A fellow librarian texted me something pretty ironic the other day. Her editorial about Banned Books Week, written for a library association newsletter, was censored. It’s important to remember that censorship exists in all circles, even within our profession, and must be challenged as quickly as parents challenging “bad” books.
Happily, I haven’t witnessed any censorship in northern NJ libraries since I arrived last year. However, I am aware of a book being banned from a school curriculum due to complaints in 2012. The Absolutely True Story of Part-Time Indian was removed from Westfield High School due to “inappropriate” content.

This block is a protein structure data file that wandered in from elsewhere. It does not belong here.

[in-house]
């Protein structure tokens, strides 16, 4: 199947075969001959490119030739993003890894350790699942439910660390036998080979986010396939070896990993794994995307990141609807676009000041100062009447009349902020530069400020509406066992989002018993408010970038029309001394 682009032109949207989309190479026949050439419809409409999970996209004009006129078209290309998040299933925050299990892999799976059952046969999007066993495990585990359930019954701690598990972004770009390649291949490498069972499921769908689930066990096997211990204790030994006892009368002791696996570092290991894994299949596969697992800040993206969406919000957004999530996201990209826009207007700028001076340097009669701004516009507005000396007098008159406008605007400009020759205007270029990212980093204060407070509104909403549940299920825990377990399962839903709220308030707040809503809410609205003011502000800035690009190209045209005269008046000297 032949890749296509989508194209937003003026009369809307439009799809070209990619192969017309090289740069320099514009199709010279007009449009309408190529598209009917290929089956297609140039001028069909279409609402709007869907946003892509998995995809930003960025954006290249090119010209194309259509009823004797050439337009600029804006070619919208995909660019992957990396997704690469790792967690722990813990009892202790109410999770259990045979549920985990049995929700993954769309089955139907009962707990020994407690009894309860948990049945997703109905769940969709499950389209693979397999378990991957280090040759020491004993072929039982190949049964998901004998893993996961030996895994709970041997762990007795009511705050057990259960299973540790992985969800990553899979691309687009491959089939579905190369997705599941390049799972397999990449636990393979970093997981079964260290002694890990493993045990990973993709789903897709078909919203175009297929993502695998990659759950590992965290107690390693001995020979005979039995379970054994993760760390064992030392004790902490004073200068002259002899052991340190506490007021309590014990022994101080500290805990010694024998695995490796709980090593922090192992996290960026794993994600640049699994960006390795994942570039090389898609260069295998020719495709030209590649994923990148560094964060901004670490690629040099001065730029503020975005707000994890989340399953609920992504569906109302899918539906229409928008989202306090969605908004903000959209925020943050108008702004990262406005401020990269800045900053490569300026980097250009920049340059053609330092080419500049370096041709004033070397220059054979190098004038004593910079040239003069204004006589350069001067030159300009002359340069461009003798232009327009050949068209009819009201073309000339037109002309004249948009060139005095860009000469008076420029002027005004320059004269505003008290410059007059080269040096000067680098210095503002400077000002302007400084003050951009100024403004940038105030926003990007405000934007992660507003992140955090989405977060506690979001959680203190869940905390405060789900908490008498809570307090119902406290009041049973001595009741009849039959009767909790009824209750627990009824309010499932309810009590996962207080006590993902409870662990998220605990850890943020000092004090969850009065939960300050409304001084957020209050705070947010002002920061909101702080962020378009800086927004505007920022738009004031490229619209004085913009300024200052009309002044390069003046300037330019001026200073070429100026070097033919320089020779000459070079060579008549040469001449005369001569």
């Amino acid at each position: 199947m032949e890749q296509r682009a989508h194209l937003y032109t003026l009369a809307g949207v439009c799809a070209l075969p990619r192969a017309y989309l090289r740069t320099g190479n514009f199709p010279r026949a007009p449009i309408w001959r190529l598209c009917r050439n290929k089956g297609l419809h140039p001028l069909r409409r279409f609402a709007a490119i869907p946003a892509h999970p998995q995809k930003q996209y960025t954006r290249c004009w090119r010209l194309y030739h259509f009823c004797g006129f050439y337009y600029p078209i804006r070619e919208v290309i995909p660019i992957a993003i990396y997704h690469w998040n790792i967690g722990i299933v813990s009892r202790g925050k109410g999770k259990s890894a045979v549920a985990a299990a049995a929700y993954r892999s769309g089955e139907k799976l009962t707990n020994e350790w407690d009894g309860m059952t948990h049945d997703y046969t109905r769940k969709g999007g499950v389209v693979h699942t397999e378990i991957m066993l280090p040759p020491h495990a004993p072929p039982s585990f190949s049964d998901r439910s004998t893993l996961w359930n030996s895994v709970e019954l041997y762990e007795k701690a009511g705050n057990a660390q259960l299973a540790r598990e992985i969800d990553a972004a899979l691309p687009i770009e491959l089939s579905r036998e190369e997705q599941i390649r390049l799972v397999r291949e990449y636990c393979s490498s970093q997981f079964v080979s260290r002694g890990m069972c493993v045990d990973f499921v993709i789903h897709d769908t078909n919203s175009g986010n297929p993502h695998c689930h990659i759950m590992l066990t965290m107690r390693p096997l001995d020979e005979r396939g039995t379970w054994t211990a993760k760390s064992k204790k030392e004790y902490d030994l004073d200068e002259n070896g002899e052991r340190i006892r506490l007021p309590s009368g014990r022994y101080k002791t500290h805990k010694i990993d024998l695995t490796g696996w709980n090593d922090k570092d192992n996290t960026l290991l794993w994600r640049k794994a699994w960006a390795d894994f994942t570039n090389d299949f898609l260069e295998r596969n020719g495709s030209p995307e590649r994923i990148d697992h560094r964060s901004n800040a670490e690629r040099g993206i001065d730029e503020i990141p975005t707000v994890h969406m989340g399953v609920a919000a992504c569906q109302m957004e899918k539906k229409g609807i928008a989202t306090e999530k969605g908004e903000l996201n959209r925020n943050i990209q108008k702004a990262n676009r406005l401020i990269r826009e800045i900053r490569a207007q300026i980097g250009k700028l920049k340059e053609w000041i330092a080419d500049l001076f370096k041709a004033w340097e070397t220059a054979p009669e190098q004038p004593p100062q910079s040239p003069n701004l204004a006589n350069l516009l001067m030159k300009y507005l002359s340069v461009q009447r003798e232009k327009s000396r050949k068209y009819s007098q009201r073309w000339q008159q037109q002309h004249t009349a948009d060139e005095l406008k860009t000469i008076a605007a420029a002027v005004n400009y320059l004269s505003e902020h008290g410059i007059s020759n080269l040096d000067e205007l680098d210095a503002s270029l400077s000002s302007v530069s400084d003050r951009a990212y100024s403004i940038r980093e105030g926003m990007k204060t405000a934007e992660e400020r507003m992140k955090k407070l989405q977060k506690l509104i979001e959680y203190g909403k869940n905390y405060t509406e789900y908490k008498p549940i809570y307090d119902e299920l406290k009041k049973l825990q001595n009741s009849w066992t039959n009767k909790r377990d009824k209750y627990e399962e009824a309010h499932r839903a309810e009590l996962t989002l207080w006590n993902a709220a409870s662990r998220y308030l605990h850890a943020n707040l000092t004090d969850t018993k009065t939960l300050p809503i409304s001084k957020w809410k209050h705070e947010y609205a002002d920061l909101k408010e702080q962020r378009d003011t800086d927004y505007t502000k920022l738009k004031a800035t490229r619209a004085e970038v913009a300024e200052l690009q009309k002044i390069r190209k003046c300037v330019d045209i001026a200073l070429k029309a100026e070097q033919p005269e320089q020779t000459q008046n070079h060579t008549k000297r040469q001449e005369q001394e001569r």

Forget that it’s “a story celebrating a love of learning, and the struggle that we all face between making others happy and finding a life worth living; about a young boy trying to find a better life than the one he is destined for.” Forget that it won the 2007 National Book Award and the 2009 Odyssey Award. Forget that high school kids talk about things much worse than the masturbation references in the book.
Our communities need to get back to the focus of what literature represents: the freedom of ideas, and the ability to get readers to discuss and debate the themes of a novel. How can we expect our youth to be adults at 18 if we prevent them from talking about and experiencing real-life content just a couple of years earlier?
Cut the umbilical cord already and support your child’s right to a rounded education. This isn’t a liberal idea. It’s an American one.
And for those librarians who refuse to uphold statement two of the ALA Code of Ethics (“We uphold the principles of intellectual freedom and resist all efforts to censor library resources.”), find a new profession.